Illiteracy in Africa remains one of the continent’s most significant and widespread problems. Millions of people have no education, reading, or writing skills.
Being illiterate means not being part of the community and not being able to know and defend one’s rights. Not being able to participate in any democratic process correctly means living on the margins of society. Allowing children to go to school and start a school path means allowing them to become full-fledged citizens.
In families with several children, it is often decided to send only the boys to school because people think that the future of girls is to become wives and mothers. The result is that more and more children cannot go to school and, therefore, cannot get out of the position of subjection in which they were born and end up perpetrating, once again, gender discrimination.
In sub-Saharan Africa, one in three adults is unable to read. Forty-eight million young people, 16 to 24 year-olds, are entirely illiterate. For this reason, the literacy rate in many countries is still too low. The 13 countries with the lowest literacy rate are all found in Africa.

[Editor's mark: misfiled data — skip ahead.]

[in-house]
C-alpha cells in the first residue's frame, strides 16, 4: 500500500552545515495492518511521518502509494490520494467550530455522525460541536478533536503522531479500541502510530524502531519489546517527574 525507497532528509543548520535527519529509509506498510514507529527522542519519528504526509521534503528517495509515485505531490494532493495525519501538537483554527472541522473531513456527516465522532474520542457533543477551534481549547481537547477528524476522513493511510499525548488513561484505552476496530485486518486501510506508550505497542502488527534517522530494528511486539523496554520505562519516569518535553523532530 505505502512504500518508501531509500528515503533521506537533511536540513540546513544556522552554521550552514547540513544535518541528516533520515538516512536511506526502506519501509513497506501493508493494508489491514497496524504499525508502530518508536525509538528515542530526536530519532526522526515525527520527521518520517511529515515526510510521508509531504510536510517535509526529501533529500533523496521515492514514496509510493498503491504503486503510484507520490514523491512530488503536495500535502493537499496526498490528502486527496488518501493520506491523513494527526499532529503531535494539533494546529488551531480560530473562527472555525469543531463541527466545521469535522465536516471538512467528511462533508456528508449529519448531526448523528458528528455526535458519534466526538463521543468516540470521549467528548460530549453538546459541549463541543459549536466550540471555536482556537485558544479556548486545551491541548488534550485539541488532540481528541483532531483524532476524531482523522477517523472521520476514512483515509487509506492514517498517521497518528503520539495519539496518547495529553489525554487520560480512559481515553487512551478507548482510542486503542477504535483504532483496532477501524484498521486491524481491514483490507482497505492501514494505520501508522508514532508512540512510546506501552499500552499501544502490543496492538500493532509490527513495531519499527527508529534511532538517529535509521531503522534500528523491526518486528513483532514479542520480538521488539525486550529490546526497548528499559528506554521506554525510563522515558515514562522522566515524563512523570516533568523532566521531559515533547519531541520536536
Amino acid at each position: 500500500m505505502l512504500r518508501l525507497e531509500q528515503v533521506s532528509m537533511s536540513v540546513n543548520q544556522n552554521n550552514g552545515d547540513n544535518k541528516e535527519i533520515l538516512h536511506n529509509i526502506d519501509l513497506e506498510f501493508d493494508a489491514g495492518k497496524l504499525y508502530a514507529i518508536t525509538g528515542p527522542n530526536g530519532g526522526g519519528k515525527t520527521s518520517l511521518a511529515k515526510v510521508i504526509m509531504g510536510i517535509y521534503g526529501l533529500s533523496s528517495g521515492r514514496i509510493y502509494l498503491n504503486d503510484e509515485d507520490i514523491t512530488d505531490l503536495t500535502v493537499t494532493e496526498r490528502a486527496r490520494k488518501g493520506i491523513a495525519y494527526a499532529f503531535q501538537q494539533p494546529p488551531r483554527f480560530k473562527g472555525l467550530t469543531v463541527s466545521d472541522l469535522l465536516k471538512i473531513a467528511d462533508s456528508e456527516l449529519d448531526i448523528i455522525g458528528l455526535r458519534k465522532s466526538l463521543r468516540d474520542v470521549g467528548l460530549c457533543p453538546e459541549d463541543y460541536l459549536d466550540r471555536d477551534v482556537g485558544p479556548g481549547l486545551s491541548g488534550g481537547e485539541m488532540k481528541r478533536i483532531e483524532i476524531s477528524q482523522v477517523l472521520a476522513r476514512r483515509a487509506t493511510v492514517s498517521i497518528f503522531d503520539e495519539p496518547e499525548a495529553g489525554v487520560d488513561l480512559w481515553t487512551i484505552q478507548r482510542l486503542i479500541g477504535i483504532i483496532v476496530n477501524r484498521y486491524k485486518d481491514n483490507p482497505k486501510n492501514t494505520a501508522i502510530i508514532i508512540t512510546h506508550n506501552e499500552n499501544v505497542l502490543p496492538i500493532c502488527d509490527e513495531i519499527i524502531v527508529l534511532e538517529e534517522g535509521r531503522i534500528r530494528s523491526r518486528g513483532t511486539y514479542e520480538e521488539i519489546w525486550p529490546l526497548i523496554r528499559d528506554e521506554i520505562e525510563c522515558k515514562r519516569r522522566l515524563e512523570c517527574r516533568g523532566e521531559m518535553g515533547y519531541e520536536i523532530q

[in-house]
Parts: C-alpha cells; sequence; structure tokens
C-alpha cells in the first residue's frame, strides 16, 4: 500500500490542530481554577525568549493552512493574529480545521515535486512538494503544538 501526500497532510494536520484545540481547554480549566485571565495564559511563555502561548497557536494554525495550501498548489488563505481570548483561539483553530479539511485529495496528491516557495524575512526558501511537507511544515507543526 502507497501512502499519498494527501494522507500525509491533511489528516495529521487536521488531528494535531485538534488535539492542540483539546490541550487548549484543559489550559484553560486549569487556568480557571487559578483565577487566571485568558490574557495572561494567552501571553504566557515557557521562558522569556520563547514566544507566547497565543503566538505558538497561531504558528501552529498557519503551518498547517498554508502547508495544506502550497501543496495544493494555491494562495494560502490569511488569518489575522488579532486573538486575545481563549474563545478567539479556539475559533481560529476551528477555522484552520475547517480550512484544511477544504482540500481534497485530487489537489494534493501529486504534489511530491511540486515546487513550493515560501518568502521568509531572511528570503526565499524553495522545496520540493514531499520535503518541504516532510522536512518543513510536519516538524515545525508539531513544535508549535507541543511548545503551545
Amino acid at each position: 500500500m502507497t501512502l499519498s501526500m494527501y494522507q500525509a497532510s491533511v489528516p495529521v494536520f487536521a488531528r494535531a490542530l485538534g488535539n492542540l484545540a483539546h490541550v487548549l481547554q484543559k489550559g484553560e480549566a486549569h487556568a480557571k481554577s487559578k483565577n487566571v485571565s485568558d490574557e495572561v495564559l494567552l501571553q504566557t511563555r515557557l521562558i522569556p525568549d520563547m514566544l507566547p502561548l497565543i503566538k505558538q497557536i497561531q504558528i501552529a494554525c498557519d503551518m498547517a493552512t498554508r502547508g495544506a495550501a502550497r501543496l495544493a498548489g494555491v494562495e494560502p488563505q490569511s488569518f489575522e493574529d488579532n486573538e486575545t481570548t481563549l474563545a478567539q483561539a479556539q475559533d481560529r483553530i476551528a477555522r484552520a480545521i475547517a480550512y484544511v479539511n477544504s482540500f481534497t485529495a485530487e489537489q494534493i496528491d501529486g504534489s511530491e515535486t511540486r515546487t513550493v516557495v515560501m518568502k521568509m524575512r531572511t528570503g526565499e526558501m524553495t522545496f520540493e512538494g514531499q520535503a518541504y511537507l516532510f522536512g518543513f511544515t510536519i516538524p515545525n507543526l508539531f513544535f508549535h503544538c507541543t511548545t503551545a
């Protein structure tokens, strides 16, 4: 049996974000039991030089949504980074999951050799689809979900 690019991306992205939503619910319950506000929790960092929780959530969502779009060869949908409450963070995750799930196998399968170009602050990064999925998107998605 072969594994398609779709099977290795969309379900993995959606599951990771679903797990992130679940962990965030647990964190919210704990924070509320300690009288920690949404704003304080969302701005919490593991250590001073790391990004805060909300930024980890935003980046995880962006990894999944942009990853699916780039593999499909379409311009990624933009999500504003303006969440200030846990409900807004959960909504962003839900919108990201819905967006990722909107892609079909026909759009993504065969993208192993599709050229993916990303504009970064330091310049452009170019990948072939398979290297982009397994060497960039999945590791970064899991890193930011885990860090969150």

The leading causes of these alarming data are many. On the one hand, one of the root causes, if not the root cause, is undoubtedly the severe poverty affecting the continent and its inhabitants. Millions of families cannot afford to send their children to school; indeed, they are forced to make them often work in dangerous and strenuous conditions to contribute to the family budget.
So widespread on the continent, Ryvanz Mia has worked in Africa for a long time to help the most vulnerable children in the slums by guaranteeing food and education. Assisting a child also means contributing to lowering the illiteracy rate.